This opinion will be unpublished and
may not be cited except as provided by
Minn. Stat. § 480A.08, subd. 3 (2004).
IN COURT OF APPEALS
In the Matter of the Welfare of:
Affirmed in part, reversed in part, and remanded
Cottonwood County District Court
File No. JV-05-85
Mike Hatch, Attorney General, 1800 Bremer Tower, 445 Minnesota Street, St. Paul, MN 55101-2134; and
L. Douglas Storey, Cottonwood County Attorney, Nicholas A. Anderson, Assistant County Attorney, 1044 Third Avenue, Windom, MN 56101 (for respondent)
John M. Stuart, State Public Defender, Jodie L. Carlson,
Assistant Public Defender,
Considered and decided by Klaphake, Presiding Judge; Ross, Judge; and Harten, Judge.*
This case arises out of the alleged sexual contact by 16-year-old B.B.H. with a younger boy. On appeal from a delinquency adjudication on two counts of first-degree criminal sexual conduct, B.B.H. argues that: (1) the evidence that sexual contact occurred is insufficient to support the adjudication; (2) the district court erred by ordering disposition without making required findings regarding B.B.H.’s best interests; and (3) the statute requiring B.B.H. to register as a sex offender violates due process because juveniles are not afforded a jury trial in delinquency proceedings. Because we find sufficient supporting evidence in the record, we affirm the adjudications. Because the district court failed to issue the statutorily required written findings to support the delinquency disposition, we reverse and remand for additional written findings in accordance with Minnesota Statutes section 260B.198, subdivision 1(m). We restate the repeated holding that the predatory-offender registration statute does not violate due process by failing to afford juveniles a jury trial.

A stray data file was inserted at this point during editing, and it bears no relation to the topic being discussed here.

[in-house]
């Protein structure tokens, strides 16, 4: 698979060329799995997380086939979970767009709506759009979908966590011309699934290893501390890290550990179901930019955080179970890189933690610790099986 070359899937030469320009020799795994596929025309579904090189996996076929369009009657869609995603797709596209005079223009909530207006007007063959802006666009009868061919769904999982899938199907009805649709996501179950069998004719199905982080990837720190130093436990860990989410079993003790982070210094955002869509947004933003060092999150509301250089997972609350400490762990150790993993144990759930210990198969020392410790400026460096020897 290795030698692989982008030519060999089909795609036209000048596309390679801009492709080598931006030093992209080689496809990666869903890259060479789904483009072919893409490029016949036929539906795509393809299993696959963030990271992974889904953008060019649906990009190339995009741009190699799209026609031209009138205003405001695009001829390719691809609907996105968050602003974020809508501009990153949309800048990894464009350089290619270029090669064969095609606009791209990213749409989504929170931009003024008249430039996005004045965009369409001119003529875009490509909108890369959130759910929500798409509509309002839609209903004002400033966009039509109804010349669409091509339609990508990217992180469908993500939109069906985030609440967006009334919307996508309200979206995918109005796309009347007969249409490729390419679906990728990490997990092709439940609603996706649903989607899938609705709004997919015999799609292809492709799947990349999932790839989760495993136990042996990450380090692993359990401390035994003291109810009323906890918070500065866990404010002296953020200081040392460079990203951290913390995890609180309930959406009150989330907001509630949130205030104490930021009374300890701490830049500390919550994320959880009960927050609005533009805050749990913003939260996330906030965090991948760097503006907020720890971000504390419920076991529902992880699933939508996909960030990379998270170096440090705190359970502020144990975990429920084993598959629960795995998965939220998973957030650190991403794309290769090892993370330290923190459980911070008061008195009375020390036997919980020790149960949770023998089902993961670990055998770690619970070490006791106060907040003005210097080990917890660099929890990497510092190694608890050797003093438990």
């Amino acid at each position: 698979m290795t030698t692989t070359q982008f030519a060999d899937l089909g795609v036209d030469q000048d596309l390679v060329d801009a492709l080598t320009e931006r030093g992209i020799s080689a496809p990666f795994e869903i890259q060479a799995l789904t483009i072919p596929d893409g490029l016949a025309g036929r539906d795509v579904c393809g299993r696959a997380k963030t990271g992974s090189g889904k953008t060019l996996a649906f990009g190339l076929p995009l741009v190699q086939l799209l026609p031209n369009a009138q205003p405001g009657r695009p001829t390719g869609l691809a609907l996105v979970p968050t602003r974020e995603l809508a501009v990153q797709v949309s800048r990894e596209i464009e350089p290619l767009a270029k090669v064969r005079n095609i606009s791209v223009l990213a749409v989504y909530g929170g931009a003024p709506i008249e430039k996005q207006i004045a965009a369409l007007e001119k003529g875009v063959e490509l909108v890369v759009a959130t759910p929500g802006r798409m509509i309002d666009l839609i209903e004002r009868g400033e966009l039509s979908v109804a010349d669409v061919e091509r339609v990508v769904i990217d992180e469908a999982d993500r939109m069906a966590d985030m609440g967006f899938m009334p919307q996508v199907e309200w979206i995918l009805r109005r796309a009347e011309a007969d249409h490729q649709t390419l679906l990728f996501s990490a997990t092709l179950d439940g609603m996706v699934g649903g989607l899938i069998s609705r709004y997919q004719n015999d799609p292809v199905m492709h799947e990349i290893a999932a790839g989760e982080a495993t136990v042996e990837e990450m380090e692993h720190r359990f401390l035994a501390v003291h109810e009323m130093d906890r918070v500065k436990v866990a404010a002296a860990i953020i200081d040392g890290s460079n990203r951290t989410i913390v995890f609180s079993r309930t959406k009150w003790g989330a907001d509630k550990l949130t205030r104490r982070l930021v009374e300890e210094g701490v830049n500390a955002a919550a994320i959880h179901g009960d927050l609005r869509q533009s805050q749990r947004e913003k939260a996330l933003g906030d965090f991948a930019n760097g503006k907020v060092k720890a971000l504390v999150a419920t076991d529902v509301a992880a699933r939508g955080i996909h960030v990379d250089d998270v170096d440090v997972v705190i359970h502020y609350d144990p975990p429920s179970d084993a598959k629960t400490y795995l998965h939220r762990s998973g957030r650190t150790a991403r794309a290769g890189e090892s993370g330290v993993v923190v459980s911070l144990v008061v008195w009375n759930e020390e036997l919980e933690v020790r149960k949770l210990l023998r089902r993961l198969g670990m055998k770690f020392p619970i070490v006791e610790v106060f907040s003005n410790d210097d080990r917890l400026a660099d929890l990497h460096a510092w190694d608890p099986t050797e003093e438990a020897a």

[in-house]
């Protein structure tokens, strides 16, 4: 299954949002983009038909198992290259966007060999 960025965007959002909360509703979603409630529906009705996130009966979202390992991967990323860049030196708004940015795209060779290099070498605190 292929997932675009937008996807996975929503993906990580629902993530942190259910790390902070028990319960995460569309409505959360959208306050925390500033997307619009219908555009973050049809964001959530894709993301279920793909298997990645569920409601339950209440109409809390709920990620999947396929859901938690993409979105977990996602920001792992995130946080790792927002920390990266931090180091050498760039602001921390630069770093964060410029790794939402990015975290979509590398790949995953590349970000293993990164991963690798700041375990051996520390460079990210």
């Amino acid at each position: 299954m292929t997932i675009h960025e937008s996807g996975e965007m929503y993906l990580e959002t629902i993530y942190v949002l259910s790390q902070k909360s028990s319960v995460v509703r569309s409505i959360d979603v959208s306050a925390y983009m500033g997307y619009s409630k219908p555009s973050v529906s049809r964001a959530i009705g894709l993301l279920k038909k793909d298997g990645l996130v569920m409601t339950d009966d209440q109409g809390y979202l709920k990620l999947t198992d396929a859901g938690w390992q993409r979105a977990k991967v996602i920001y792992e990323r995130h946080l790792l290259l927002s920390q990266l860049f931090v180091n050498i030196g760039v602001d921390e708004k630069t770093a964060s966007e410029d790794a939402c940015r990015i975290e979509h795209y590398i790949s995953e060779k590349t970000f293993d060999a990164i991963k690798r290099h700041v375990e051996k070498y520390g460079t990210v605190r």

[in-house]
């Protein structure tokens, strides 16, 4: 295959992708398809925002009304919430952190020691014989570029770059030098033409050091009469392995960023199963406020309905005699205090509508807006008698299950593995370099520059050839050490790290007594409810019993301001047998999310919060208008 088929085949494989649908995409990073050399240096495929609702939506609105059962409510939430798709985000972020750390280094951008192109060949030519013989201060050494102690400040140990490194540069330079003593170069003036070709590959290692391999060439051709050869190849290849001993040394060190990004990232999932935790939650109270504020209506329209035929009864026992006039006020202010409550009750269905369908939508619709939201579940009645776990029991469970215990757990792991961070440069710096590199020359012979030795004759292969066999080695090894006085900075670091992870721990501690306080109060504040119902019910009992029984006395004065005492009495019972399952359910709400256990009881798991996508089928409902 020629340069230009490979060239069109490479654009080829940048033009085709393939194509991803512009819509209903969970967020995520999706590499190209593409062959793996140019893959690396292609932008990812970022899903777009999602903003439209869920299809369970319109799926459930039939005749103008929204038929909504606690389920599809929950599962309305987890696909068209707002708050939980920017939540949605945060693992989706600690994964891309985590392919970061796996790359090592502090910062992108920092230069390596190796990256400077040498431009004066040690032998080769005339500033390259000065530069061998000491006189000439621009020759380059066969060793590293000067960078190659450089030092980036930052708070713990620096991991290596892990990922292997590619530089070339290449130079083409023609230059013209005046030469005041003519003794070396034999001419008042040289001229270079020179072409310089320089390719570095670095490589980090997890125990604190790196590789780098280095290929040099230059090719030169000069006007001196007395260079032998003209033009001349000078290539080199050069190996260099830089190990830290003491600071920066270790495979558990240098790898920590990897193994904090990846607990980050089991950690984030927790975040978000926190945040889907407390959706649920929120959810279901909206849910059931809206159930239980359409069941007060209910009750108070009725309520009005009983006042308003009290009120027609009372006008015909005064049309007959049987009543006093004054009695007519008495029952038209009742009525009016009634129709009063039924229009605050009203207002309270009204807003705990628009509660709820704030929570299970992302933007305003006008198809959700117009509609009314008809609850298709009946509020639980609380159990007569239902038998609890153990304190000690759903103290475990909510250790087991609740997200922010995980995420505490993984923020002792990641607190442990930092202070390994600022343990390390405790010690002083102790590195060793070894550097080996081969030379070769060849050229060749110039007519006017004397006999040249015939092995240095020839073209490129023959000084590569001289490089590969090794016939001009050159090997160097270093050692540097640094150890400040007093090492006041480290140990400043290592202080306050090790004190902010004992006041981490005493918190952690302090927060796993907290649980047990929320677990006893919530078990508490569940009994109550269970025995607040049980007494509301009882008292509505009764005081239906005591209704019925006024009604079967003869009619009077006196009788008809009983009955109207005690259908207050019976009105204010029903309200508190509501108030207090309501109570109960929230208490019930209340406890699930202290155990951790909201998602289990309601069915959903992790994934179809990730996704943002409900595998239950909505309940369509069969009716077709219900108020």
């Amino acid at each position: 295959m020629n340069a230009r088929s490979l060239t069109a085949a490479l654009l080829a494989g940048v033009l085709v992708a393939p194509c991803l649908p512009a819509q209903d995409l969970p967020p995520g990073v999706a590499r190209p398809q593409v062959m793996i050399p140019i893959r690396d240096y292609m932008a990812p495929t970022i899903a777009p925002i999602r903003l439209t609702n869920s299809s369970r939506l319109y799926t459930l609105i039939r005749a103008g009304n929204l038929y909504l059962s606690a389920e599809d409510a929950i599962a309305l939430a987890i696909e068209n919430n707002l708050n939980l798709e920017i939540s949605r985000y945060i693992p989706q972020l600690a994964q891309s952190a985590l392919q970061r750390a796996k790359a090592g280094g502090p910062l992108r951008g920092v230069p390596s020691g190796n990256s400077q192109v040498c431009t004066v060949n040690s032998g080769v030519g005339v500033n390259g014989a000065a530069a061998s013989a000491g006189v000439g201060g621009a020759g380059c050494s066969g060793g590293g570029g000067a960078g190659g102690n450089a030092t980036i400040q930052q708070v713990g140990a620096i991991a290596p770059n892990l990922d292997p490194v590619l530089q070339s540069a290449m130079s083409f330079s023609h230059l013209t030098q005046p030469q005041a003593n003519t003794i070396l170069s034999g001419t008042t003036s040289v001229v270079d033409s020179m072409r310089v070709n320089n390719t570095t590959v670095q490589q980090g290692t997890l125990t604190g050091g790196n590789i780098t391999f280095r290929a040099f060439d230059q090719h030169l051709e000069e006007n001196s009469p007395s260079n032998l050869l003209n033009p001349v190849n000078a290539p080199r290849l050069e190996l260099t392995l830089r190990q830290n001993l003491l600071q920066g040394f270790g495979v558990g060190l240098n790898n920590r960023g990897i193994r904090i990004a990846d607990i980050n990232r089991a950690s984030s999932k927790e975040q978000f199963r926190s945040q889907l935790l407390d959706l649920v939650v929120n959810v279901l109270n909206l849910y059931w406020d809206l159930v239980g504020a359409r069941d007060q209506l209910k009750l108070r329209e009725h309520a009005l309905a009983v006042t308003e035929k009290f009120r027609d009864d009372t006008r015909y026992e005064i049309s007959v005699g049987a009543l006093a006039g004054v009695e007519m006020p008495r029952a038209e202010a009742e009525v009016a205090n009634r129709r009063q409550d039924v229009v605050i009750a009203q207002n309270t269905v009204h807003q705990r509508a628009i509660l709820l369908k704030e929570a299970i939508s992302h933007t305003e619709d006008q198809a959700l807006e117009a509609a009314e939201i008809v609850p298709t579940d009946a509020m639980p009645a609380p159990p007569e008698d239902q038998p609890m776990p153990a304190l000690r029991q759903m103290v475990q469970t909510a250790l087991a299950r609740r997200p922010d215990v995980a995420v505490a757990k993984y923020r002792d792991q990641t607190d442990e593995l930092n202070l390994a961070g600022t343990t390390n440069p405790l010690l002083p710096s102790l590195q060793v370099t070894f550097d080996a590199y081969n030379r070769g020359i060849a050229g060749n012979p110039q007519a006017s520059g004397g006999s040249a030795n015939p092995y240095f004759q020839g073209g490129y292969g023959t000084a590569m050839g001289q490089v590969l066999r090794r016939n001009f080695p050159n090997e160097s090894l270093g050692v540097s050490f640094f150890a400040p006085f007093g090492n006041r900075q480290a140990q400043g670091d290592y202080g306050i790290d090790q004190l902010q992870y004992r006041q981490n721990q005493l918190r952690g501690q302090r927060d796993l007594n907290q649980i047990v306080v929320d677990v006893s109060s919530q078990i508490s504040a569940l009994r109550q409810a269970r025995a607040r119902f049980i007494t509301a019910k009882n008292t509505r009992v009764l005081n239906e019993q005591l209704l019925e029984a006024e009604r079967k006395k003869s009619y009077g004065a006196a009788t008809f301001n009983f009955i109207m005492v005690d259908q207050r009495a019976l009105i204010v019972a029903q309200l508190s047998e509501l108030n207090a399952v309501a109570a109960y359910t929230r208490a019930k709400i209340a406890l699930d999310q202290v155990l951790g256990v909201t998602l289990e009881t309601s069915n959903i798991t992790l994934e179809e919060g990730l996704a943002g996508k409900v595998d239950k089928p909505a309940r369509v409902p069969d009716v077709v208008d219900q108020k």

A few days later, J.P. was placed in residential care for treatment and evaluation for the sexual offenses he had committed. J.P. then sent B.B.H. a letter asking him not to tell anyone about their “secret.” During the adjudication hearing, J.P. admitted that the “secret” referred to his sexual behaviors with others and was not about the alleged sex acts with B.B.H. A social worker asked B.B.H. about the letter in February 2005. B.B.H. told her it was from a 12-year-old boy. B.B.H. said the boy was just a friend, but he disagreed with the social worker that an age difference of four years was inappropriate for a sexual relationship as long as both members are younger than 18.
B.B.H. testified at the delinquency trial and denied the allegations of sexual conduct with or sexual propositions to J.P. He admitted that he was in the basement with J.P. but insisted that nothing inappropriate happened. He claimed that J.P. had a reputation for lying and would exhibit jealous anger at B.B.H. if B.B.H. spent time with J.P.’s brothers or believed that B.B.H. was ignoring him. B.B.H. also testified that J.P. bragged about his own sexual offenses.